Modern pollen and spore collection

Acquired in 2013, the modern pollen and spore collection consists of approximately 12,000 glass slides. Each slide contains labelled examples of pollen and/or spores from key extant (living) northwest European flora.

Much of the collection has been imaged using both traditional light microscope and scanning electron microscope (SEM) equipment. The collection therefore includes a vast library of printed images for many of the genera encountered.

Research applications

The palaeontological value of an extant collection lies in helping us to understand the prevailing environmental conditions of the last c. 2.58 Million Years (the Quaternary Period).

Pollen grains and spores are found in most sedimentary deposits and have been around since pre-Cambrian times, making them reliable dating tools. As many species require specific environmental conditions to survive, their presence in the fossil record can reveal changes in climate. 

Find out more about why we study palynomorphs

History of the collection

The modern pollen and spore collection has a complex history, beginning with its acquisition from the Museum’s former botany department in 2013.

The slide collection appears to be an amalgamation of multiple smaller collections, with some of the contributing slides dating back to before WWII.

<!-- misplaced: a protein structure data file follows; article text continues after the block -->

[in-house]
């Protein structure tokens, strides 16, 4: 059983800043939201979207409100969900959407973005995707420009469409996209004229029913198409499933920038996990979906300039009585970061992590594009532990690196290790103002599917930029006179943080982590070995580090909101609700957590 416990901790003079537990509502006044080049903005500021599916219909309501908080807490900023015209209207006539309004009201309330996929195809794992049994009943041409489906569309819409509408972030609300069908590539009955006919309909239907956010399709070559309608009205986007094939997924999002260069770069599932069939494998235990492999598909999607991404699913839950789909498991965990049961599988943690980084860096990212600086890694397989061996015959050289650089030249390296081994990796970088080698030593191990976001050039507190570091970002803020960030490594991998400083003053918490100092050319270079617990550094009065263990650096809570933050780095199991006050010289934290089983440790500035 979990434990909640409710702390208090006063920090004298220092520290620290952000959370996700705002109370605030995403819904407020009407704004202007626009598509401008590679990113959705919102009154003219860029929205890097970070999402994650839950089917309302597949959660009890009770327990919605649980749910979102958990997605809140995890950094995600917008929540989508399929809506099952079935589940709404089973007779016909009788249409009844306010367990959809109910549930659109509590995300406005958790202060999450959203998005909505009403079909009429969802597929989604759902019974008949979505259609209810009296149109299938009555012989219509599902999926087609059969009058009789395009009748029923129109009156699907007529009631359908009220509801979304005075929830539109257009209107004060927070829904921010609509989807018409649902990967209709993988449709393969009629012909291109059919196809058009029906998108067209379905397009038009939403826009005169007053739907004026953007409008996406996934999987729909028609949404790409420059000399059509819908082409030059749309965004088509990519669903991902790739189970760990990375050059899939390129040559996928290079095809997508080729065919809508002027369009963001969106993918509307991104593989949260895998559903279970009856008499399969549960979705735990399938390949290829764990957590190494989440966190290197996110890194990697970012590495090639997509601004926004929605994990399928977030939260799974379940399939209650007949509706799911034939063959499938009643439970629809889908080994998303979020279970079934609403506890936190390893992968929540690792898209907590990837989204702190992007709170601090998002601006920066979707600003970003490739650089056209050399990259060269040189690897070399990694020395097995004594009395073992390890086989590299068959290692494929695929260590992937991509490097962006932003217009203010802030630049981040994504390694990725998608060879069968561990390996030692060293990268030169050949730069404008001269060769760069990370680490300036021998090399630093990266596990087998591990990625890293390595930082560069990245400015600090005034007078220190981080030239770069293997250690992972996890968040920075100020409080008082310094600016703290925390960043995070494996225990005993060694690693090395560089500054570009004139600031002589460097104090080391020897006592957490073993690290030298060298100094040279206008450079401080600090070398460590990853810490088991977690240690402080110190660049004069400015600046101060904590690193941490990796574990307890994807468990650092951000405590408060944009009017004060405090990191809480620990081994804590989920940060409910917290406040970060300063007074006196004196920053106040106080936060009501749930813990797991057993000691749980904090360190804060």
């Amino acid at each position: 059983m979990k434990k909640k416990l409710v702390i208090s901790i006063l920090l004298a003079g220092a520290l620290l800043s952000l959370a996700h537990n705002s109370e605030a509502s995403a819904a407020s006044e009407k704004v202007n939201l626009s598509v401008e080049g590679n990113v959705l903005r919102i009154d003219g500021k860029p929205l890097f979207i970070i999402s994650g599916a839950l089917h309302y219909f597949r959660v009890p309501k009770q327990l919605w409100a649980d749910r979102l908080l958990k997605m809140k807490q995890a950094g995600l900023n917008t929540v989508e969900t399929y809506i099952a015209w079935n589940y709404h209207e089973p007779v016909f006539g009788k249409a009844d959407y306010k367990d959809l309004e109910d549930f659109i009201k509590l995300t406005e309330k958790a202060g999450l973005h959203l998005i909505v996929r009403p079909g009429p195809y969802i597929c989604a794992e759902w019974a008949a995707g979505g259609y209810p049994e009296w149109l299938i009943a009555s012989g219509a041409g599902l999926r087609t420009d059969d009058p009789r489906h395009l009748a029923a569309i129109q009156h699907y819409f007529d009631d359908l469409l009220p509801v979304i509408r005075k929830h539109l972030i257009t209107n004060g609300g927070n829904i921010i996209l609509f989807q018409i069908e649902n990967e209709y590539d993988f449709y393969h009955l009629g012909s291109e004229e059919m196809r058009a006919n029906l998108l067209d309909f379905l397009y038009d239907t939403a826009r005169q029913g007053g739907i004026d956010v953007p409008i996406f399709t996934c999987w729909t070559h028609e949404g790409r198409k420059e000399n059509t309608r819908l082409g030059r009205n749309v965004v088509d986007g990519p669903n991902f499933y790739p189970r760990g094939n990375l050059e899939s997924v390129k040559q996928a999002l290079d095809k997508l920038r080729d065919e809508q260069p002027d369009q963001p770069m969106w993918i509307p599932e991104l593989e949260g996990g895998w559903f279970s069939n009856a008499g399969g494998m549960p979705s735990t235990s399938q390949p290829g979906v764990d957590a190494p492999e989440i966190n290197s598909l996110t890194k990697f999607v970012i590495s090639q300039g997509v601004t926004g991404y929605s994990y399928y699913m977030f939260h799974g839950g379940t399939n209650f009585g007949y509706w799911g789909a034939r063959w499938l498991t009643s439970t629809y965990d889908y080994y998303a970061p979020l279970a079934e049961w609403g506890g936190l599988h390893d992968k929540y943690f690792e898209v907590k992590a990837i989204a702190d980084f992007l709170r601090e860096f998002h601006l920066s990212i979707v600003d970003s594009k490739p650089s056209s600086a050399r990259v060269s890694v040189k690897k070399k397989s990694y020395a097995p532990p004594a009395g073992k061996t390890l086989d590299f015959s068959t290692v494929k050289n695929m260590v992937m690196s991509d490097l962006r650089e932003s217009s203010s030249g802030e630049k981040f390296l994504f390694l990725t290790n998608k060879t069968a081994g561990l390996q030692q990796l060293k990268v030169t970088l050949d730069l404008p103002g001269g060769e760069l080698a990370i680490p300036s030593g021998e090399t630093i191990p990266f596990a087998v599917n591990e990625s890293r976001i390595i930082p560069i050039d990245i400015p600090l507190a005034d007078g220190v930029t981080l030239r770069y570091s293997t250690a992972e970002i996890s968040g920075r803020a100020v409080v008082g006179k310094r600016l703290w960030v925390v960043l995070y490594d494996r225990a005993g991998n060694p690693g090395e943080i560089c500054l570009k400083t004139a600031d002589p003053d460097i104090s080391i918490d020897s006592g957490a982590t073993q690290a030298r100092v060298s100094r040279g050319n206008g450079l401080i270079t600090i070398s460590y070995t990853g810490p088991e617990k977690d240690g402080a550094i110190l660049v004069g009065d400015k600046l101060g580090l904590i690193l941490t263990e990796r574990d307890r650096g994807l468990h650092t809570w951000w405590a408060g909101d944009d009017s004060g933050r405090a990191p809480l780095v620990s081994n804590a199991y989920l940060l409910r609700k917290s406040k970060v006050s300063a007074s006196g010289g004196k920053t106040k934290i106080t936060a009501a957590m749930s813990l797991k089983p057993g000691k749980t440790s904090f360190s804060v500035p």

Volumes from the Northwest European Pollen Flora Project.

Volumes from the Northwest European Pollen Flora Project.

Much of the hard work on the collection was undertaken by the late Peter Stafford, a former palynologist at the Museum.

During his career, Peter worked with a number of external palynologists, including Steve Blackmore, adding specimens to the collection that were part of the Northwest European Pollen Flora Project.

Micropalaeontology curators have been working hard to update the collection database, allowing users to carry out keyword searches and locate pollen or spores from a specific species.

Find out more

Palynomorphs, Oligosphaeridium and Chlamydophorella nyei. Palynomorphs

Find out more about these valuable microfossils and how they can help us date rocks, find hydrocarbons and study climate change.